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Autumn Time

As reckoned, after the Easter weekend, temperatures began to drop noticeably over night. The end of daylight savings, albeit in early April, brought about a sure but shifting psychological change in our individual perceptions of the timing of  dawn and dusk, moon light and day time, coolness and warmth outdoors.  The angle of the natural light seemed to be different, noticeable as sudden light or darkness appeared through blinds, vehicle wind screens and the horizon. New South Wales does not experience the extremes of the midnight sun or the longest day.  Seasonal change here is gradual, unannounced and gentle.  I feel there is slower growth of flora, as if the plants have wound down its hectic pace of summer and showed a hibernation of their own, sowing the seeds of a re-spurt in bloom in only a few more months.

The ocean water temperatures have also taken a turn southwards.  The recent rains are just a continuation of much wetter weather in the past two years. The natural inclination to retreat to a more quiet routine expresses itself most at this time, even if modern society dictates a constancy of activity. When most people reach home, it tends to be to the recesses of inner rooms, cyberspace or the warmth of the kitchen stove. Meals seem to be taken care of earlier and school kids find it more challenging to get ready for the day.  Leaves do drop, depending on where you actually reside - and they do turn brown and dry, acknowledging the circle of life, the turn of the Earth and the moon looking even more  radiant against the dark valleys of autumn.

Each of us longs for sustainable foods, like rich gravies, brewed soups and those that nourish us with the sanctity of baking.  The insects and creatures that we share house with - cockroaches, lizards and spiders in this Australian landscape - seem to have taken sabbatical and are content to be out of sight. Skies can look leaden and grey, but when clear above, accentuate the cold and we feel the wind chill that does not echo the measured figures in thermometers.   As we get less outdoors, is it an opportune time to review arrangements, make plans and conserve for the future?   Yet as we feel physically fresher, we allow our brains to consider potential and possibilities and our inner selves to have the leisure and time to imagine and wonder. We smile when we reflect on the flurry of activity in spring time, when humans gather again more, when Nature celebrates with revitalisation and when time seems to loosen up once more.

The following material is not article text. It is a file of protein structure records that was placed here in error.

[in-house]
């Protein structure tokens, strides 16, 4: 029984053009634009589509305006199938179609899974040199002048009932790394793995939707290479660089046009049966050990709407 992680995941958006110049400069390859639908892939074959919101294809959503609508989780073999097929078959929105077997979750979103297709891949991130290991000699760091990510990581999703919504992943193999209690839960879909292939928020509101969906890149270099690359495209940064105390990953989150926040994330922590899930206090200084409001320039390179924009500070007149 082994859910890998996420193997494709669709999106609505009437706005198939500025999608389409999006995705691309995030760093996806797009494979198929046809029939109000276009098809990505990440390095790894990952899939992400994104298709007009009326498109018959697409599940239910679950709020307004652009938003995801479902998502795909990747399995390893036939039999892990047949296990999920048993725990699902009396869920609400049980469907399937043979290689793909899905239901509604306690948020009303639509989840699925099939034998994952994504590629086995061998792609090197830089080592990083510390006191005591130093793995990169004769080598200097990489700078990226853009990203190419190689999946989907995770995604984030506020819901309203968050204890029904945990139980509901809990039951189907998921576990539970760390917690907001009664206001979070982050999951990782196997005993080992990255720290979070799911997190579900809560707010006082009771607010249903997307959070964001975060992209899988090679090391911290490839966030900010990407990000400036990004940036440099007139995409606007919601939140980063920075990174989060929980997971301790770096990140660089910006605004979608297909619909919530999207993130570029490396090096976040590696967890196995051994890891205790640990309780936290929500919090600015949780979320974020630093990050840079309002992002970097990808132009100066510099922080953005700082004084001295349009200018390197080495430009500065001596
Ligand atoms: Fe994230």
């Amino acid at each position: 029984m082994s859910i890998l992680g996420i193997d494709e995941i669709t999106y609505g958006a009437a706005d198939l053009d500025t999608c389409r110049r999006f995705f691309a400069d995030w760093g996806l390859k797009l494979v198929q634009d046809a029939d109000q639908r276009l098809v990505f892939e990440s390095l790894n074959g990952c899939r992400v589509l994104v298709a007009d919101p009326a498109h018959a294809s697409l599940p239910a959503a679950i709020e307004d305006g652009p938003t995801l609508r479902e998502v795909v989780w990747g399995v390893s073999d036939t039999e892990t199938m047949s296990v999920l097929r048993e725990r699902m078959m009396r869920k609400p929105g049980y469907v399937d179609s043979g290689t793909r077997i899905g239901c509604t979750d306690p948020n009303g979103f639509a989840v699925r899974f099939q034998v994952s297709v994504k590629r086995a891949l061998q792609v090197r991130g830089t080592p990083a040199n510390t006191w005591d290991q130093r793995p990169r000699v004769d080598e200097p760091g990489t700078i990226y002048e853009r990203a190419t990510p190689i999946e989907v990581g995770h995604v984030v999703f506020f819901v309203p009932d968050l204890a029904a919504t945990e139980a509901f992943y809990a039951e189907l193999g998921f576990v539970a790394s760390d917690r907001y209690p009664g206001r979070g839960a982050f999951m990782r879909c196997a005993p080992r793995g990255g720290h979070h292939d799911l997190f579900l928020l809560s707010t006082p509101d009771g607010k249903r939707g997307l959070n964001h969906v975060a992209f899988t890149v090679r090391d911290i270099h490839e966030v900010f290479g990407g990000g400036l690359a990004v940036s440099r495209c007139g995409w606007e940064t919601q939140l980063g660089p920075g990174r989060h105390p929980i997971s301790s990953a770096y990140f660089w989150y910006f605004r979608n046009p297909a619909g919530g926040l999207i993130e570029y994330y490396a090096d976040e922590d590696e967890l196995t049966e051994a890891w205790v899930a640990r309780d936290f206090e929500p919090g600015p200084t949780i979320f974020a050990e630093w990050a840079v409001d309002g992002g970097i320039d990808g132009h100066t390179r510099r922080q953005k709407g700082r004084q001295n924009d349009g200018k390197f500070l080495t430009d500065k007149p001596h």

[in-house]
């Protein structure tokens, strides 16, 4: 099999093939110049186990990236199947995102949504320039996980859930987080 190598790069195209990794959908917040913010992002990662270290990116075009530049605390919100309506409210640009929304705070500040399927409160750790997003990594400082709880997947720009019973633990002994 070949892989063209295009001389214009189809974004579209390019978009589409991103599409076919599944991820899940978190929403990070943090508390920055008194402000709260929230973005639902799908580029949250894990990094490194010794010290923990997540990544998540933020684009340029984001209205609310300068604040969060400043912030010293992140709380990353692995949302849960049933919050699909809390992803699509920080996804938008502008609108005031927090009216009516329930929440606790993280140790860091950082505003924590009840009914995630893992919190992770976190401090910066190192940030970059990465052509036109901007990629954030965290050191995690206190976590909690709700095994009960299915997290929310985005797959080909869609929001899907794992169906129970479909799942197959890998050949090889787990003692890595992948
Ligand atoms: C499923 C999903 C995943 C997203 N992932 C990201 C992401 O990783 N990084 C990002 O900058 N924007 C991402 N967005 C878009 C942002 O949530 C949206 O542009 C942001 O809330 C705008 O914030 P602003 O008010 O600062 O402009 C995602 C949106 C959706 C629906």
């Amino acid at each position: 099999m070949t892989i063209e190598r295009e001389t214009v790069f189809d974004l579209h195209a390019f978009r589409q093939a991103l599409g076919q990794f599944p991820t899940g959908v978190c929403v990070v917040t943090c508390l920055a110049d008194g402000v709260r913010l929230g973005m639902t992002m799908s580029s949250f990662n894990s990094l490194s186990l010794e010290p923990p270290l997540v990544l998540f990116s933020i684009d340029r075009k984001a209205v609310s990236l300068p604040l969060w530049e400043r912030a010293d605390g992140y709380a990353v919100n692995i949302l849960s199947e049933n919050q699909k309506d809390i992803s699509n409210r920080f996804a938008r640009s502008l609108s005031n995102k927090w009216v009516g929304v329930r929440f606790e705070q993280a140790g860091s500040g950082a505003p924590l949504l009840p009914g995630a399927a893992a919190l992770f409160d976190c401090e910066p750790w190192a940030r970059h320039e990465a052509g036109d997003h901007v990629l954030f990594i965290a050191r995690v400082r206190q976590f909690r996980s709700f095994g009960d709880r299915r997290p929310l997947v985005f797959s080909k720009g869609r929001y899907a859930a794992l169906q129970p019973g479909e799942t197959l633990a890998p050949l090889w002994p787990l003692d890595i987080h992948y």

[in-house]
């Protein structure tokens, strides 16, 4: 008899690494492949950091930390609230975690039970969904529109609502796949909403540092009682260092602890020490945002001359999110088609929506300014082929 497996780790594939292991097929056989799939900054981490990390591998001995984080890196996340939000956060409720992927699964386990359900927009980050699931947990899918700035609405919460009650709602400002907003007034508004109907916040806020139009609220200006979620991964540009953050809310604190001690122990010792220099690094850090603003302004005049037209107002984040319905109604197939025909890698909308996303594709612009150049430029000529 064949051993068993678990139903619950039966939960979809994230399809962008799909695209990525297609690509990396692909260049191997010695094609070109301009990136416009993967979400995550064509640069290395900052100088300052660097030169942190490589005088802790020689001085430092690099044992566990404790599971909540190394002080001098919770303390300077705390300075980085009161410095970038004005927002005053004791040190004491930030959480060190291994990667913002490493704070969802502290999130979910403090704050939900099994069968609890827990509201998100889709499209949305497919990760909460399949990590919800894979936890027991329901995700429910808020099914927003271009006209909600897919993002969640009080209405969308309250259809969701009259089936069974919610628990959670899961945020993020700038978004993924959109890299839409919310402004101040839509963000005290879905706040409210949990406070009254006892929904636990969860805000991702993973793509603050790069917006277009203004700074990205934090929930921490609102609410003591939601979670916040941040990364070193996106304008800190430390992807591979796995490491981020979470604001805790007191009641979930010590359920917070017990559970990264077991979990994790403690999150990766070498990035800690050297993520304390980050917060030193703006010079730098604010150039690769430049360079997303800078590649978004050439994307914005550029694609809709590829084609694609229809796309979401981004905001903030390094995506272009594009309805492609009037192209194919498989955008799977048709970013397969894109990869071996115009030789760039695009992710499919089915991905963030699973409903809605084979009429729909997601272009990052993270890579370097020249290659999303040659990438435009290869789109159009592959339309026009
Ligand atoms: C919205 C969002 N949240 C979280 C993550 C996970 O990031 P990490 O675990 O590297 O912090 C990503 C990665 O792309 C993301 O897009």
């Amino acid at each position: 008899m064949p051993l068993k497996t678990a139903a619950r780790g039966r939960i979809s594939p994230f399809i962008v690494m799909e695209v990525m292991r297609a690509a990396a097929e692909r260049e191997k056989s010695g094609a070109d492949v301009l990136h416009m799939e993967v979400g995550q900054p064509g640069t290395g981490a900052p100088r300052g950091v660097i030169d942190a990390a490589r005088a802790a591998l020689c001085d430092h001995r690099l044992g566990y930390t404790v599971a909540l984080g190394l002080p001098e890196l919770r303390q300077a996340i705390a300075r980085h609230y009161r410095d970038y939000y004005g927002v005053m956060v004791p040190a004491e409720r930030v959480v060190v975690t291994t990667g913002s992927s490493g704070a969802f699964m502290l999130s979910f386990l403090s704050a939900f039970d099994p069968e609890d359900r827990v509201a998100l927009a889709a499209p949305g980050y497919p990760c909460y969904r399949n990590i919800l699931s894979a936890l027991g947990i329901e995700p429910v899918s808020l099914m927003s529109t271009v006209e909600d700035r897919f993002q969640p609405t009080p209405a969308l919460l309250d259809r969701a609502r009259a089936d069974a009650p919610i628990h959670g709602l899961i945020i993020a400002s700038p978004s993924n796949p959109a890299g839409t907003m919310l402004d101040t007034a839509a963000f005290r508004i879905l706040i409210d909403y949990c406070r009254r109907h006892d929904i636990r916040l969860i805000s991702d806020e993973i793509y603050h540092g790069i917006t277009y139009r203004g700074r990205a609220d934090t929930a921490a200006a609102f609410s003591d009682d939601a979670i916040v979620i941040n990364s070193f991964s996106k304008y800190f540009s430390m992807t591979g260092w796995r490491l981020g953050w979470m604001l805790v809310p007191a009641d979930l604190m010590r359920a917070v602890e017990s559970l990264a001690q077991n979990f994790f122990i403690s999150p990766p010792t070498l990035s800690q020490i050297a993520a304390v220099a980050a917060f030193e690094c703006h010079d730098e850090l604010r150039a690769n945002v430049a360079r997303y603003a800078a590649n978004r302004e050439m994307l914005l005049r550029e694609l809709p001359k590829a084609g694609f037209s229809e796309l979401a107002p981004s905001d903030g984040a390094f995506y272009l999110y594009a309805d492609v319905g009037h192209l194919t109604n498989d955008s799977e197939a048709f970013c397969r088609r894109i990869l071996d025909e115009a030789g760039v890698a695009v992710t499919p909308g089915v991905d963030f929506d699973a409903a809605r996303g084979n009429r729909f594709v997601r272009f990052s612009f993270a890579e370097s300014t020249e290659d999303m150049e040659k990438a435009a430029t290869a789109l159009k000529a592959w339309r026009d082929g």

There is less to choose from the produce of the Earth. Bare branches promise renewal and hope. Maybe in this season we appreciate better the lack of want and the bounty that we still have. There is an inner grace in being grateful for what we already have when it is not the time of plenty.   And so we conserve - and not just in preserves. Human mobility these days also implies that we can easily cross the Equator and have the pleasure of basking in warmer locales - but if we do this, we are also giving up the unique benefits and challenges of a colder time. We can dress up outwardly in autumn, but our skins also get drier and require more care.   Our biological cycles are truly affected by prolonged hours of the lack of light but our imaginations can also move into new dimensions.   Do we drink better coffee and tea when the cold surrounds us - and the richness of such beverages are better savoured than in more humid times.  Continuing our fitness activities has a different feel but is still as vital.  Colours are appreciated more.  More of the year's achievements , at whatever level, is accomplished in cooler times of the year when compared with summer.


Macky Blaise said…
Great idea.. I agree that Our biological cycles are truly affected by prolonged hours of the lack of light but our imaginations can also move into new dimensions....

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